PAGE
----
Book Review: Fergus McCann v David Murray – How Celtic Turned the Tables on Their Glasgow Rivals by Stephen O’Donnell

Stephen O’Donnell’s book is a thorough and powerful analysis of how the Glasgow footballing giants – Celtic and Rangers – have been managed and mismanaged. Two ex-Chairmen are the focus of the narrative and it is a damning commentary on how borrowing on a huge scale, mostly prompted by the self-promoting David Murray, was the eventual undoing of Rangers whilst Celtic found an unlikely hero in Fergus McCann. His ‘tight-ship’ budgeting proved unpopular at the time, especially when contrasted with free-spending Rangers, but ultimately proved to be the correct approach.

Rangers ran up colossal debt and there is a strong sense that they ‘got off light’, not being stripped of the many titles and trophies they won in the years leading up to insolvency in 2012 and not having to start completely from scratch like many smaller Scottish clubs in a similar plight. O’Donnell is also quite clear about who the real culprit is – Sir David Murray, despite Craig Whyte picking up the poisoned chalice as Chairman and then copping for almost all the criticism.

The book, all 353 pages of it, gives a detailed history of both clubs which is essential for a full understanding of the approach and effectiveness of both McCann and Murray. Celtic had a Hiberno-Catholic foundation, unashamedly so since its original existence was directly to help the poor Irish children in the east end of Glasgow. But in Celtic’s case that early sectarianism was continuously diluted over the years. That was not so with Rangers until the time of Graeme Souness as manager and the signing of the Catholic Maurice Johnson in 1989. Much of the blame for this must be directed at the Freemasons who took a firm grip on the club before WW1 when the extreme anti-Catholic stance of the shipbuilding giant Harland and Wolff, major financial supporters, was adopted by Rangers.

The author sees Murray’s Thatcherite attitudes to borrowing as the underpinning factor in why Rangers racked up such massive debts – at times approaching £100 million. The Scottish banks were all too happy to indulge him in this high-risk game, though. It seemed that Murray need only make a phone call to his buddy Gavin Masterton who was Managing Director at the Bank of Scotland and a huge loan would be granted in minutes.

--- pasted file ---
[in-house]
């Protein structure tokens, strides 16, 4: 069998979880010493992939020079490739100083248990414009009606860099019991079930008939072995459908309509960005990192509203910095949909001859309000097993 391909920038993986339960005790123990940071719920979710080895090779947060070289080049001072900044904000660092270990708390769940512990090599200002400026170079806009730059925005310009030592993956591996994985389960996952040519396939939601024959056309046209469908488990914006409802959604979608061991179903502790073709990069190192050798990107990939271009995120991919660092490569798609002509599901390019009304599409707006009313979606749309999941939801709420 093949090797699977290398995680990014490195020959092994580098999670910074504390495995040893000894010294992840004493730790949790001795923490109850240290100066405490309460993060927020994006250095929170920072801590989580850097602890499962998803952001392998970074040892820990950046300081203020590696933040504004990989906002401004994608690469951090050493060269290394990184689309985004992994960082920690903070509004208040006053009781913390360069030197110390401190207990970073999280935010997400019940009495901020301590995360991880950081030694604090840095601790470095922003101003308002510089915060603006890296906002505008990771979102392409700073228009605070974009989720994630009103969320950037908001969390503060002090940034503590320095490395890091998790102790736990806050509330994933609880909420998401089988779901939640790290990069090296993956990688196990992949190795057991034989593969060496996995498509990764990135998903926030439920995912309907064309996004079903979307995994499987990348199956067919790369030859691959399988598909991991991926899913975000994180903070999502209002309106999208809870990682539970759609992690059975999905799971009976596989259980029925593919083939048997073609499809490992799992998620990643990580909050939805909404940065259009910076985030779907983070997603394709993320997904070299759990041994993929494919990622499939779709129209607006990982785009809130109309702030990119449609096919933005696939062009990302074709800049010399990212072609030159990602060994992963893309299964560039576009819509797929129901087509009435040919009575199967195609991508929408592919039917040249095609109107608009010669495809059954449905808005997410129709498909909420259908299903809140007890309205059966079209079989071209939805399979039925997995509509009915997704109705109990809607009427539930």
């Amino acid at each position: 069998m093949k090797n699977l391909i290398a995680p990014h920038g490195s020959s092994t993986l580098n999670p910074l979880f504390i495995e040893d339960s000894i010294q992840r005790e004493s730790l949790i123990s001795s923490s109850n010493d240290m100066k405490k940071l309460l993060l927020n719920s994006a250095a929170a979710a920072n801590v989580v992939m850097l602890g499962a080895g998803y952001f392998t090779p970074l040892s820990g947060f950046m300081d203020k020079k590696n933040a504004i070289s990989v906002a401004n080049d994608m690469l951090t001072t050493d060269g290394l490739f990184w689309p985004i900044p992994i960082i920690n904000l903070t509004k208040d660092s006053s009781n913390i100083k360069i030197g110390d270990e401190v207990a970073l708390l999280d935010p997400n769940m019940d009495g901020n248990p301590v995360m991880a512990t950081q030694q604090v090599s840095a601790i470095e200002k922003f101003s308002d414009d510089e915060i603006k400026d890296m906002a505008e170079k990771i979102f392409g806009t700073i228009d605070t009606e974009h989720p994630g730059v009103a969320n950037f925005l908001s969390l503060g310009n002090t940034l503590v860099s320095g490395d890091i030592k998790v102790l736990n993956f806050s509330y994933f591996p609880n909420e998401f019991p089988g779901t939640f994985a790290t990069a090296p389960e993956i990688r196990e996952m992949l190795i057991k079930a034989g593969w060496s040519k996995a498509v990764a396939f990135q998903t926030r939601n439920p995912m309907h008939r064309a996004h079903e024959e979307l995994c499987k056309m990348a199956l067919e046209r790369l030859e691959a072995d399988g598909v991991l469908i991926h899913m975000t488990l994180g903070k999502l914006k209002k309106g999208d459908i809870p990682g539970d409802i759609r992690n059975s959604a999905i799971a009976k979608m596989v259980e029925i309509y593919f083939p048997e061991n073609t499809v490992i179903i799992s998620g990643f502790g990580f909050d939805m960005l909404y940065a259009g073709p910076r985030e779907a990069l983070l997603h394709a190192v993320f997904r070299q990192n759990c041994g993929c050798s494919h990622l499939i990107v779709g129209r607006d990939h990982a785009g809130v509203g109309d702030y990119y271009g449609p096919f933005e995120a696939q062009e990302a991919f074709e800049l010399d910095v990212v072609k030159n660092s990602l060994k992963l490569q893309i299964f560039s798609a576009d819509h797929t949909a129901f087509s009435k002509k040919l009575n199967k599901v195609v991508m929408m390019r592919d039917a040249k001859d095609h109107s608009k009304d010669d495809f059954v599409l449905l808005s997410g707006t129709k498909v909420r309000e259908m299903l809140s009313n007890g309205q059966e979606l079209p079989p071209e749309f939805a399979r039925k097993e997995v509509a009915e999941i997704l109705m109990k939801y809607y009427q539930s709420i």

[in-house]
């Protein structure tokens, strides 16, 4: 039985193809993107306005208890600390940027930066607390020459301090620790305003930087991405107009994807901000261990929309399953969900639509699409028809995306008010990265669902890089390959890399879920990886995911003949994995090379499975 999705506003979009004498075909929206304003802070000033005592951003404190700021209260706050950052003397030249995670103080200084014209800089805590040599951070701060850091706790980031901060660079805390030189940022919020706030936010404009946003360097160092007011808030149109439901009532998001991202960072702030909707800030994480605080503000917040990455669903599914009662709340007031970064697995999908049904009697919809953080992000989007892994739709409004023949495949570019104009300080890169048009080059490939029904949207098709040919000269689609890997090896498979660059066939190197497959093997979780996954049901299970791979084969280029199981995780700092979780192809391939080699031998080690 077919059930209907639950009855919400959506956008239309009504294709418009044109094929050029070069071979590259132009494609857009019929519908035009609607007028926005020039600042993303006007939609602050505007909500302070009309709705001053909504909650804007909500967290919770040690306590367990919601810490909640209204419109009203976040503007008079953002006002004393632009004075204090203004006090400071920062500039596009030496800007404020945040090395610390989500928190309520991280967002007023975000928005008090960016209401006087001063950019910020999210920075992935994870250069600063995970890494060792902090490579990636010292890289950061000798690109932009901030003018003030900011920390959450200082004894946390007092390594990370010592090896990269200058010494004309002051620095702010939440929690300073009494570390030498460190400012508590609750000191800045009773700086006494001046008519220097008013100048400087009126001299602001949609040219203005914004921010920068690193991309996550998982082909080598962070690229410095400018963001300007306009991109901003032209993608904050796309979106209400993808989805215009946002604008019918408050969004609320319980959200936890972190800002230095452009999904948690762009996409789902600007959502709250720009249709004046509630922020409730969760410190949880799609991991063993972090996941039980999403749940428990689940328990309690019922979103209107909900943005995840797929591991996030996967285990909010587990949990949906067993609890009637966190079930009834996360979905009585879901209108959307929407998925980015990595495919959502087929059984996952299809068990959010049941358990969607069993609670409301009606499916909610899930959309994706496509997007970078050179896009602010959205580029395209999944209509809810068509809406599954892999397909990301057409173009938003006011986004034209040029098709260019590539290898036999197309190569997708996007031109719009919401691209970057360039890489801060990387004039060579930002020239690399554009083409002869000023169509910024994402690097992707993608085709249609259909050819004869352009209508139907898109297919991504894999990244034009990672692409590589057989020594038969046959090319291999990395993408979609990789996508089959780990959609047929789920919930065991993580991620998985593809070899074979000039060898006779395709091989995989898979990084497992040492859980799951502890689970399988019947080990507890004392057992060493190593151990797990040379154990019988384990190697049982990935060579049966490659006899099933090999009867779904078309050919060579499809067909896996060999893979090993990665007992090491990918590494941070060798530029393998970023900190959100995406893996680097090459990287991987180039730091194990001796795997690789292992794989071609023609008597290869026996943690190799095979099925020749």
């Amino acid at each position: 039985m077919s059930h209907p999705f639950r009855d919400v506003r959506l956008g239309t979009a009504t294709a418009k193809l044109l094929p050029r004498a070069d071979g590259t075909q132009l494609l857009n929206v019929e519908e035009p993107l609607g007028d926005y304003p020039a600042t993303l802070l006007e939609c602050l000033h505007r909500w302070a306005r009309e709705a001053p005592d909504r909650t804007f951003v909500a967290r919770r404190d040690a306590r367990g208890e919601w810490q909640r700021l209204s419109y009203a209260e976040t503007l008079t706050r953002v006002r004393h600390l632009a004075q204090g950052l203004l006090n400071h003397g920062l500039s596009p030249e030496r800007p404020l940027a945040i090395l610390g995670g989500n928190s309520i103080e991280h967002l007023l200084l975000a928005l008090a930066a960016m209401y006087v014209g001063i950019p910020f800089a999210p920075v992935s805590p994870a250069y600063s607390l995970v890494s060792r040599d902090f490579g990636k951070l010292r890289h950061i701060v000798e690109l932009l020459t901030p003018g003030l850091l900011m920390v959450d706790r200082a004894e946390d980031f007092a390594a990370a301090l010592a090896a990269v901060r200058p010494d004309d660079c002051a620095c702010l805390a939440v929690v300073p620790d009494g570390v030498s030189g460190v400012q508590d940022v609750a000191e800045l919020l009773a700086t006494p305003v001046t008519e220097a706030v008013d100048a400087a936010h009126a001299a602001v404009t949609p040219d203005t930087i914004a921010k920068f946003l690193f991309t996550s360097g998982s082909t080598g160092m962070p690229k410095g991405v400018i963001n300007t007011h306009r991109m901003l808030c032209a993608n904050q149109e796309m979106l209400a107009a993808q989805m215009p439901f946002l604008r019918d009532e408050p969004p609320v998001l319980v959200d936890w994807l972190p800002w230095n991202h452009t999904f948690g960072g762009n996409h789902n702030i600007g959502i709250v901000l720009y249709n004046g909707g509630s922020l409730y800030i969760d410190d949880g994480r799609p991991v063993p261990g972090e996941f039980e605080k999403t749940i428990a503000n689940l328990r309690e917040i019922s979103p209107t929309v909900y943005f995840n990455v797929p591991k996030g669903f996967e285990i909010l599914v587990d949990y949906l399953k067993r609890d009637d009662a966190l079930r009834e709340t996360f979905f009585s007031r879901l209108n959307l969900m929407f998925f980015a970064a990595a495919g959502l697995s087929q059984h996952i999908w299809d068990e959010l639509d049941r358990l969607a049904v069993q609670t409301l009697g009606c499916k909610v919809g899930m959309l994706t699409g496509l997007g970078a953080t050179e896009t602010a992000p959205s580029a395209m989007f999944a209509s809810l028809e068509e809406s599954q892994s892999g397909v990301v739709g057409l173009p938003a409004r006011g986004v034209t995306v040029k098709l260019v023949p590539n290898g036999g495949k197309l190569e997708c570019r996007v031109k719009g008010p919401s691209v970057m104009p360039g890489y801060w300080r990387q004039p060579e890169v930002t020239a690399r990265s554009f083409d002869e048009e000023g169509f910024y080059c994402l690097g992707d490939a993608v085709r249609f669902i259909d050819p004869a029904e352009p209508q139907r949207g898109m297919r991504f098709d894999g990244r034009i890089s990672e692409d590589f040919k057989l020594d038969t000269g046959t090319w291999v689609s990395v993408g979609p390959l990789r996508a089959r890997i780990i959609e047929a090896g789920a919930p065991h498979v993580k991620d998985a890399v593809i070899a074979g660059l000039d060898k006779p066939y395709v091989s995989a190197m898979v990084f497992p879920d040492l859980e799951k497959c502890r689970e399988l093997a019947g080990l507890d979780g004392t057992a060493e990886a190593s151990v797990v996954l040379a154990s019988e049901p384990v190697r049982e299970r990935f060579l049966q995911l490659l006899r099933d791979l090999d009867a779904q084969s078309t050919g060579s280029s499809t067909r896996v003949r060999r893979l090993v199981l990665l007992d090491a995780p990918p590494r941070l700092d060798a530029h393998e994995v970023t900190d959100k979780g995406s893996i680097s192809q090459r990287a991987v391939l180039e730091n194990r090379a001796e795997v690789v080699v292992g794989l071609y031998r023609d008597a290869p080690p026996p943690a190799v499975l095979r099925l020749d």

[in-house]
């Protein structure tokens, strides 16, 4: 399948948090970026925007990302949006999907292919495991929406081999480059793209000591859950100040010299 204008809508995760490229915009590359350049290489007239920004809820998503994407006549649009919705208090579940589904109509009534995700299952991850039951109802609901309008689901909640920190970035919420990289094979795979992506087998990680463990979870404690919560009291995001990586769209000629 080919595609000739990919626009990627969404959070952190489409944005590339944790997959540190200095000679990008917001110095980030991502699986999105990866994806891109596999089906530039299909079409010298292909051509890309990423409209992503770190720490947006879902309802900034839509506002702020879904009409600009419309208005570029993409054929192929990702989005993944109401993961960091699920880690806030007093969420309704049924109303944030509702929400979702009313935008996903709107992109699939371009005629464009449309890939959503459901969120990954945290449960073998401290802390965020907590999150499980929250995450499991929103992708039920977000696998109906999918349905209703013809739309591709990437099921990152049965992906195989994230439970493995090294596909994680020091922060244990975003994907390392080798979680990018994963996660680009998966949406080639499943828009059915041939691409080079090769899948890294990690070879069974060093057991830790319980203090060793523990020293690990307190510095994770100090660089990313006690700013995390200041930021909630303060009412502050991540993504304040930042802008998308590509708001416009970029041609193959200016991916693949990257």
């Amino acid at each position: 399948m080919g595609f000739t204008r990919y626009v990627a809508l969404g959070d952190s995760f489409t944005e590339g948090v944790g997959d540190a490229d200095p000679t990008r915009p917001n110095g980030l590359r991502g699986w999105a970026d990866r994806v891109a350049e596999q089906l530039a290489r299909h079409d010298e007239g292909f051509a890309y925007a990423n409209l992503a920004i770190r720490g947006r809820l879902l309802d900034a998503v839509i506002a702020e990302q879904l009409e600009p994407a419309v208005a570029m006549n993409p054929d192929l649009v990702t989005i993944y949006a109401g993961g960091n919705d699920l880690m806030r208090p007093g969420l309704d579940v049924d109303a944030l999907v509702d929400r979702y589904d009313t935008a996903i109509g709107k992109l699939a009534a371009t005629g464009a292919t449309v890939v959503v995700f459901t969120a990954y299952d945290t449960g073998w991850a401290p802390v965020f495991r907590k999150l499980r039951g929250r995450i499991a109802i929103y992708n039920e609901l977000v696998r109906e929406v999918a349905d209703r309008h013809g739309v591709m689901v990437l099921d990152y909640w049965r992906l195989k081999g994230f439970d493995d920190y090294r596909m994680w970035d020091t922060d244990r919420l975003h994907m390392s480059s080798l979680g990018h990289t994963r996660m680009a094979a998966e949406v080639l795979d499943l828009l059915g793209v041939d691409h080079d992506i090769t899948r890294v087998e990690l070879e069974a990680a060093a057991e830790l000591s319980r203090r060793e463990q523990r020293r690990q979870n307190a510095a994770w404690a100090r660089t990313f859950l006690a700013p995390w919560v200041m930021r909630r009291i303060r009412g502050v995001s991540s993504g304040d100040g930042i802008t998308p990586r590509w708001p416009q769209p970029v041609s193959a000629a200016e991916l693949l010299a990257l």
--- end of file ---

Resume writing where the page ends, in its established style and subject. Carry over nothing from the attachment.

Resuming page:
Scottish officialdom comes in for the author’s criticism, too. Examples of its longstanding anti-Celtic bias are legion but perhaps the most notorious is when the registration of new signing, Jorge Cadete, was deliberately delayed for nearly six weeks by Chief Executive Jim Farry until after Celtic had played Rangers in the Cup semi-final.

The question may well be asked; How come this situation was so little understood by the wider public?

This brings us to the final strand of O’Donnell’s argument, that the Scottish media was very pro-Rangers. To those not fully acquainted with all the details, the assumption will probably be that both sides were equally guilty of sectarianism but the author points out it was more like 90:10, Rangers being much the worse. Supported by a fawning media, however, any story was almost always skewed in their favour, particularly at Celtic’s expense.

This anti-Catholic sectarianism peddled by the media was a blight which, ultimately, did no one any good and plenty of harm along the way. O’Donnell does not make the same Freemason link with the press as he does with Rangers but the reader can speculate. Consequently, as the author points out, anything McCann did was viewed negatively in the papers whilst Murray remained their Golden Boy, simply above all criticism. O’Donnell also points out that McCann did himself few favours, his dealings with the media being poor, leaving him open to being mocked and pilloried by them. Which he duly was.

Celtic were to have the last laugh, however, and they say he who laughs last, laughs longest. As Rangers were continuing to store up eventual disaster for themselves, McCann’s financial shrewdness and astute investment in rebuilding Parkhead as a fine all-seater stadium, was finally complemented by Martin O’Neill’s canny management allowing Celtic to compete with Rangers on a consistent level. Then Celtic grew whilst Rangers began to implode until, after the financial crash in 2008, their fate was sealed.

O’Donnell does indulge himself from time to time in reportage on Celtic matches. He is clearly a Celt but, wisely, lets the facts speak for themselves. An observation has to be made that, although it is very well-written, the complete absence of graphs, charts, tables or whatever means that the reader is required to hold an enormous amount of information in his or her head. Being able to make quick cross-references would have greatly helped.

(Pitch Publishing. July 2020. Hardback 353 pages)


Graeme Garvey


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